by: Tyler Wells Lynch
October 26, 2022
You hear a bump in the night and the hairs on the back of your neck stand up. Heart racing, sweat beading, you go to investigate the source of the noise. Another bump makes you scream—an involuntary reflex. You are experiencing what most people call fear.
But are you really? Is the sense of alarm you feel when investigating a noise the same emotion you feel when you watch a scary movie, peer over a steep cliff, or suffer a panic attack? We may be able to explain the quality of these experiences, but how do those qualities map onto brain behaviors, and how do those behaviors overlap with one another?
These questions are not so easily answered because emotional experience is locked within the cage of subjectivity—the private lens through which we experience and interact with the world. Measuring those emotions depends on a fundamentally different methodology than what neuroscientists use to measure the brain’s biological processes; whereas the former relies on reported experiences, the latter depends on brain imaging techniques like fMRI and CT scans.
So how to bridge the gap? How can scientists link the category of an emotion to its neural coordinates? For Ajay Satpute, a social and affective neuroscientist at Northeastern University and a core faculty member at the Institute for Experiential AI (EAI), the best place to start is with a specific emotion: fear.
Ajay and his team of researchers have been using 7 Tesla fMRI scanners to image and map the brains of people experiencing various emotional states. Their goal is to pinpoint the neural circuitry correlating to the subjective experience of fear. What they’ve found is that there’s no central repository for the fear response—no single node or hub within the brain where it resides. But there are patterns.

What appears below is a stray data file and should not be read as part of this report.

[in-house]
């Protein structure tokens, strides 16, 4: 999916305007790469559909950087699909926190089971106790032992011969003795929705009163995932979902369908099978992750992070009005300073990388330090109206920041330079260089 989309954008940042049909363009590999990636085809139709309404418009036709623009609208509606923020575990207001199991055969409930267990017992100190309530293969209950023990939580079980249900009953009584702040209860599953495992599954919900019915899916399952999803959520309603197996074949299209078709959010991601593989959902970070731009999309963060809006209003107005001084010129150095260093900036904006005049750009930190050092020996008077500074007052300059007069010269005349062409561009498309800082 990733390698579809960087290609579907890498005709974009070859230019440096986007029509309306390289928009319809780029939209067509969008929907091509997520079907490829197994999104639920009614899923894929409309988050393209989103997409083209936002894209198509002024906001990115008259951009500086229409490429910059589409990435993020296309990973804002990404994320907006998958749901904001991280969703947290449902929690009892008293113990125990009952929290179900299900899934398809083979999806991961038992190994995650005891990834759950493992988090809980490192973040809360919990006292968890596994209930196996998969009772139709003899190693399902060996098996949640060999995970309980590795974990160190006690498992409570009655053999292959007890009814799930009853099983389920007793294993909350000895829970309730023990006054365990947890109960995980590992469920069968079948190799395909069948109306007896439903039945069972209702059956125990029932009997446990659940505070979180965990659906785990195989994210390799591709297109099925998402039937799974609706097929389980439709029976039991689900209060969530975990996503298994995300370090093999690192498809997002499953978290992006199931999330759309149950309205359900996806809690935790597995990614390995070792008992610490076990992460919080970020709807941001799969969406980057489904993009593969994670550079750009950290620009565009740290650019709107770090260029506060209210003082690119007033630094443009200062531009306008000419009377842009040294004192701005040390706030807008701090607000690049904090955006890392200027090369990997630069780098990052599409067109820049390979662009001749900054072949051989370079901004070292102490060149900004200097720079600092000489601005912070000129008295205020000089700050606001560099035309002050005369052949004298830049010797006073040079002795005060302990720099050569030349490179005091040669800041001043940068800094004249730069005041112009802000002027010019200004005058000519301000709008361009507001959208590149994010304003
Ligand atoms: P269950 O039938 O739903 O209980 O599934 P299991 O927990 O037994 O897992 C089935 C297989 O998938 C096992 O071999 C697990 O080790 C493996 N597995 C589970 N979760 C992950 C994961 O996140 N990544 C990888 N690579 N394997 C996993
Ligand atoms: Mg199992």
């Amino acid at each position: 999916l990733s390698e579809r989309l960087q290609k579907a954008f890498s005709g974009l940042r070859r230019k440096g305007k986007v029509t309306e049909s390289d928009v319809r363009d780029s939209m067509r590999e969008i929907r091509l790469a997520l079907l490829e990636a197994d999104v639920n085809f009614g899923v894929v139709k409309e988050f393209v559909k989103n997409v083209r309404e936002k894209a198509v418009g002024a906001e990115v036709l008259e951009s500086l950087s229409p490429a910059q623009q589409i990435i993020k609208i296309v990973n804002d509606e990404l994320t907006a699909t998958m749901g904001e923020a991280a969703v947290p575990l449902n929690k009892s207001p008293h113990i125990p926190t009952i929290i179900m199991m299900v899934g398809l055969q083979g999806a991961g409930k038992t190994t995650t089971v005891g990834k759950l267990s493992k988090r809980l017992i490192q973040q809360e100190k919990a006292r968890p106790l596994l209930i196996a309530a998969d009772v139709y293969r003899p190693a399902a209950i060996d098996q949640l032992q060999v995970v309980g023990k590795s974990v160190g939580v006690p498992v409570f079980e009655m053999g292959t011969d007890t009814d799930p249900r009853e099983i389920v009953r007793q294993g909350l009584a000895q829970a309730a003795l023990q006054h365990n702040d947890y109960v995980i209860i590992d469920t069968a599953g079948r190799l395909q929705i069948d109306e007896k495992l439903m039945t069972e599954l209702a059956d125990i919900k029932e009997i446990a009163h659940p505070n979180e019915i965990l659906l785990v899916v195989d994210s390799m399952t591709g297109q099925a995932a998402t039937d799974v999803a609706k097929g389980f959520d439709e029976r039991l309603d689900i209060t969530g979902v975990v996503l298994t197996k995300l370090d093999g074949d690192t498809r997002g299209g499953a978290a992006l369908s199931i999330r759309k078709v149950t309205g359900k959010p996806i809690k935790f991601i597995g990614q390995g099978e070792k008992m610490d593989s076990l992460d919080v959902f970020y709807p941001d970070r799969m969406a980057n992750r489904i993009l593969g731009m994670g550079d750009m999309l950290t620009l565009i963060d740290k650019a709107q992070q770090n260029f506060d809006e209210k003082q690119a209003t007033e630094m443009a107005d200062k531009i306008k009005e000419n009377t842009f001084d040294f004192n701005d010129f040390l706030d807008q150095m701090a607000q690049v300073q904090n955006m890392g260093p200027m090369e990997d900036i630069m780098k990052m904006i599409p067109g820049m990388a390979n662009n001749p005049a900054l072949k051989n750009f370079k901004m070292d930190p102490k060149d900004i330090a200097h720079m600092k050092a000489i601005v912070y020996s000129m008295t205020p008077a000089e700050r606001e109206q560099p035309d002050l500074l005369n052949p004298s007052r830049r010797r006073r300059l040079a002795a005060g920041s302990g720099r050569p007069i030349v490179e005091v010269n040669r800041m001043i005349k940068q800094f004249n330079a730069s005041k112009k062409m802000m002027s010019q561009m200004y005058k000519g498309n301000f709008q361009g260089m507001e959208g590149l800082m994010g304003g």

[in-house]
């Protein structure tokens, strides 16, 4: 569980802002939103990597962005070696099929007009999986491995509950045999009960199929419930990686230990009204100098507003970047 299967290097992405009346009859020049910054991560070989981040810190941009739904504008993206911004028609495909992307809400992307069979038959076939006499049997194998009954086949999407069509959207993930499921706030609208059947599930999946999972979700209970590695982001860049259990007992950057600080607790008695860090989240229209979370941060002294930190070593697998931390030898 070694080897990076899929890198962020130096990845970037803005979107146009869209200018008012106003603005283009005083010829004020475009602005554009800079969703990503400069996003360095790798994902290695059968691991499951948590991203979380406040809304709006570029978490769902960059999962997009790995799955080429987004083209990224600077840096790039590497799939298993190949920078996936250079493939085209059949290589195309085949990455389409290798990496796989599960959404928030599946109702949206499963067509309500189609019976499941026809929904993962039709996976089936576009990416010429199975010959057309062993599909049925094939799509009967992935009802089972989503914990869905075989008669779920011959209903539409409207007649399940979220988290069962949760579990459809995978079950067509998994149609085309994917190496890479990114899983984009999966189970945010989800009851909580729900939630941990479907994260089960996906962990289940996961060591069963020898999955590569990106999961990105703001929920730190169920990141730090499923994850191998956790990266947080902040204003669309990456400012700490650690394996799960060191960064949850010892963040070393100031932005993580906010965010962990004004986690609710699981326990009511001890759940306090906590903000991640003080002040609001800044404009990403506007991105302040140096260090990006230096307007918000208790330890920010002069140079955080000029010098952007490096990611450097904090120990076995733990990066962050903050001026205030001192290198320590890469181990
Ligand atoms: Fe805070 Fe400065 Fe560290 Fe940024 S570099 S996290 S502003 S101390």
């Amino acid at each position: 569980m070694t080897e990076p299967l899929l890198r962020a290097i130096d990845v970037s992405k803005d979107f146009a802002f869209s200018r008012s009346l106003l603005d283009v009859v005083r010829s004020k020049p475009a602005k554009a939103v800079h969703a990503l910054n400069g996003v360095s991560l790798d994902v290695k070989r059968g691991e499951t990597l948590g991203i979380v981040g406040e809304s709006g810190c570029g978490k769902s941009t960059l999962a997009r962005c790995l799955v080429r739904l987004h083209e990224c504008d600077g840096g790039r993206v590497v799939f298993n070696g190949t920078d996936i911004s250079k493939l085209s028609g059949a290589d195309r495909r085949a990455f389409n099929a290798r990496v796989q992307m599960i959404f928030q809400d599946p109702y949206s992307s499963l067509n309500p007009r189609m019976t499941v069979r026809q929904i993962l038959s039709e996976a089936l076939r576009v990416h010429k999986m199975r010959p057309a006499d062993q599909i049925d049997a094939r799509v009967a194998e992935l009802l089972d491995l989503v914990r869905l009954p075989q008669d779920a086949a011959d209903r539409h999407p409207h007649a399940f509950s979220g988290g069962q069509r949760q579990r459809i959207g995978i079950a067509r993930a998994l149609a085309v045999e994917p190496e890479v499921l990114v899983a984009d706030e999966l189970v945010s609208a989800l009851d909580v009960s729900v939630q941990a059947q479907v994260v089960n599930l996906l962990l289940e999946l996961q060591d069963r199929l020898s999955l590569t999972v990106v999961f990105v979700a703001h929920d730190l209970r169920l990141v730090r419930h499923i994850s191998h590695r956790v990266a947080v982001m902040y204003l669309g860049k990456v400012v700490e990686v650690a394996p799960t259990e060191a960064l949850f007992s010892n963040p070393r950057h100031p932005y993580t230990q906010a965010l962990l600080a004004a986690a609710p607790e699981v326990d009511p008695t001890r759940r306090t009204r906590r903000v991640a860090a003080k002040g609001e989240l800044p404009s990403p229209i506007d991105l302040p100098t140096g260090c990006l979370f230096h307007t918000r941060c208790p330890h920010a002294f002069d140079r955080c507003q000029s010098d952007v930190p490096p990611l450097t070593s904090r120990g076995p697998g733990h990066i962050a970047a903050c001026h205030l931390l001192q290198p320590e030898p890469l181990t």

“Experiences of fear are widely distributed throughout the brain,” Ajay explains. “And lots of different brain regions seem to be associated with fearful feelings, not just the amygdala or other sub-subcortical areas.”
The scattered brain activity can, in part, be explained by language. We use the word “fear” to refer to a wide variety of emotional states, blurring and mingling the term with related emotions like stress, anxiety, shock, and trauma. We also use fear to refer to thrill-seeking behavior—the excitement or delight we feel when skydiving or walking through a haunted house.
“Fear of heights involves different areas of the brain than, say, fear of other people,” Ajay explains. “Fear in the context of heights kind of has different qualities than fear in the context of spiders or fear in the context of watching a horror film.”
Fear, to put it poetically, contains multitudes. More than just a threat response mechanism, it constitutes an entire category of consciousness that’s not so easily fused to neat and tidy neurological boundaries.
And why fear? Why not, say, happiness, anger, or sadness? As complex as fear is, it serves as a beachhead to explore the neural circuitry of other emotional states.